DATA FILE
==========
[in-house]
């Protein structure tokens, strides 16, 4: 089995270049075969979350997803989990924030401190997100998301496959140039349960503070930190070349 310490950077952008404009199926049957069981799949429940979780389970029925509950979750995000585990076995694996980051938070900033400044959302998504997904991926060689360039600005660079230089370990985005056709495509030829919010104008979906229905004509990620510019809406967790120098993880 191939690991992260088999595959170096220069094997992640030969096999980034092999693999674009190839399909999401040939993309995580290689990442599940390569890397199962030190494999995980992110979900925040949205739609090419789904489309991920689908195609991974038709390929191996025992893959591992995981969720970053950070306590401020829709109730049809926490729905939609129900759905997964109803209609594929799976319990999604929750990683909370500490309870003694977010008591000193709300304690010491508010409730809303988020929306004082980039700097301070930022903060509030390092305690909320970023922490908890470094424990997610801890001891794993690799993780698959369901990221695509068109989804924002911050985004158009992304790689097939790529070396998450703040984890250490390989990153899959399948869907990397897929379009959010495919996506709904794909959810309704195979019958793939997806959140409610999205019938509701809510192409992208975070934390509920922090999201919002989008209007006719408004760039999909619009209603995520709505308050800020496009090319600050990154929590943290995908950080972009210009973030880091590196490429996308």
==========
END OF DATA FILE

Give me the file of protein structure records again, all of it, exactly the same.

[in-house]
């Protein structure tokens, strides 16, 4: 089995270049075969979350997803989990924030401190997100998301496959140039349960503070930190070349 310490950077952008404009199926049957069981799949429940979780389970029925509950979750995000585990076995694996980051938070900033400044959302998504997904991926060689360039600005660079230089370990985005056709495509030829919010104008979906229905004509990620510019809406967790120098993880 191939690991992260088999595959170096220069094997992640030969096999980034092999693999674009190839399909999401040939993309995580290689990442599940390569890397199962030190494999995980992110979900925040949205739609090419789904489309991920689908195609991974038709390929191996025992893959591992995981969720970053950070306590401020829709109730049809926490729905939609129900759905997964109803209609594929799976319990999604929750990683909370500490309870003694977010008591000193709300304690010491508010409730809303988020929306004082980039700097301070930022903060509030390092305690909320970023922490908890470094424990997610801890001891794993690799993780698959369901990221695509068109989804924002911050985004158009992304790689097939790529070396998450703040984890250490390989990153899959399948869907990397897929379009959010495919996506709904794909959810309704195979019958793939997806959140409610999205019938509701809510192409992208975070934390509920922090999201919002989008209007006719408004760039999909619009209603995520709505308050800020496009090319600050990154929590943290995908950080972009210009973030880091590196490429996308």